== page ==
A: Important in what way?
SFH: By shooting outside Pakistan, we were able to work with foreign directors and their crews and learn from them. We took along a lot of people from Pakistan who also learnt how things are done and they brought back this knowledge to Pakistan. This is what has accelerated the learning in this market but it is not enough.

A: What is the solution?
SFH: We need foreign collaboration. Our industry is small; there are about 50 agencies and 50 production houses making something like 800 to a 1,000 commercials a year. Yet, we can represent Pakistan worldwide if we produce things that click. If we do, everything will change. We can become Pakistan’s global image ambassadors. In my opinion, the government needs to facilitate foreign learning; they need to develop platforms where people from Hollywood can collaborate with local talent, impart learning, do workshops and create a two-way traffic.

A: In broad terms, how much of your business comes from the ad agencies and how much from clients?
SFH: It used to be 90% from the agency and 10% directly from the client. Now, clients tend to approach us directly, so the split would be 60% agency, 40% client, but with an increasing client upward trend.

A: Is this a good thing?
SFH: It is a very bad thing. It is the agency’s job to ensure that the brand’s communication is coherent. The new trend means clients come directly to us and if they like our concept they will go for it. The next time, they may go to another production house and in the end, the brand will be all over the place in terms of their positioning and any strategic advantage they wanted to gain. Eventually, that brand will die and how is that good news for us? Agencies are going through a difficult time and there is a lot of pressure from clients to cut costs. Added to which is the fact that they did not foresee the impact of digital. Agencies have to redefine their business model and come back in full force, because as long as there is advertising, we will need advertising agencies; otherwise, I don’t know how it will work. They need to sort out their problems.

A: What would these problems be?
SFH: Many clients believe their agencies are not serving them well – that they don’t listen and their turnaround time is slow – basic servicing issues. Plus, the fact that often their output is not that great. I also have the feeling that quite a lot of agencies (but not all) are in it for the money only. At Stimulus, we keep our clients coming back because of the quality we give them.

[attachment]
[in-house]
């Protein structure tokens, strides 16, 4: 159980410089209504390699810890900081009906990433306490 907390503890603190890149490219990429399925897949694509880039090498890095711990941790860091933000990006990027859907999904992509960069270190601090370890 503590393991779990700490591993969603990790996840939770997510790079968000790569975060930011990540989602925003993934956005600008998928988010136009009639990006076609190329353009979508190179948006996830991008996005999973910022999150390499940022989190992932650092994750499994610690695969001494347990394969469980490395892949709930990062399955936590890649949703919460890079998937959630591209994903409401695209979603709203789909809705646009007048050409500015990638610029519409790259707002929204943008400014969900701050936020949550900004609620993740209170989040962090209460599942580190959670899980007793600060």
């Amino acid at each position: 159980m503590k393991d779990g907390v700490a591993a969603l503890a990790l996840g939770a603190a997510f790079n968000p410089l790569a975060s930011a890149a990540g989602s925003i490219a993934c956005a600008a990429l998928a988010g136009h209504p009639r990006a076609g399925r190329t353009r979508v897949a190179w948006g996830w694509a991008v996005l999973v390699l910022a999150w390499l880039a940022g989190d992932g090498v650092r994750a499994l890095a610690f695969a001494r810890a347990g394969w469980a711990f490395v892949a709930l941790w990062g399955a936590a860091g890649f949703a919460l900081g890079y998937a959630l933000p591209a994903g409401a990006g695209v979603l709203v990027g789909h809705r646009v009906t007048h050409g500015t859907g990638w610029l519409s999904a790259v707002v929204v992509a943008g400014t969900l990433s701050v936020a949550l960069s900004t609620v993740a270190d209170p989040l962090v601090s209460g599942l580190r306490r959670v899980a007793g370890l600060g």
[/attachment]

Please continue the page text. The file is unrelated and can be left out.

A: What has been the extent of digital’s impact on your business?
SFH: It is an inevitable evolution. Nobody has to cry over it; all we can do is prepare for it. Eventually, people will move to digital. There is a set formula for TV commercials. A concept comes to us, we produce it and we make a certain margin that keeps our business running. With digital, you are not confined to a concept; you can work on tactical campaigns and try to make them go viral – and you can create original content. With the entry of Netflix, Amazon Prime and Apple Plus, TV will be dead in five years' time – outside Pakistan at any rate. Today, everyone wants to make a web series. There is no such platform in Pakistan but pretty soon, someone will think about it and will start to make original content for this space. A company dealing with digital content production has a lot more scope than a company producing TV commercials or dramas or feature films. That is where the future is.

A: Production houses have been accused of encouraging corrupt practices. Is this justified?
SFH: There is a lot of corruption in this business. A lot of the people (not all) who have the authority to sanction a project within an agency (and I am not saying the seths know about it; actually I am quite sure they don’t) are not clean. In some cases, clients are involved. All this has made the existence of production houses, such as ours (who have built their reputation on the basis of the quality of their work and not on anything else), very difficult. People have also approached us to cut a deal and we have categorically refused. From the start, we have stayed clear of this and we have been lucky to work with agencies that have also stayed clear of this. But lately, this has increased to the extent that I would say that about 50 to 75% of the industry is now driven by corruption.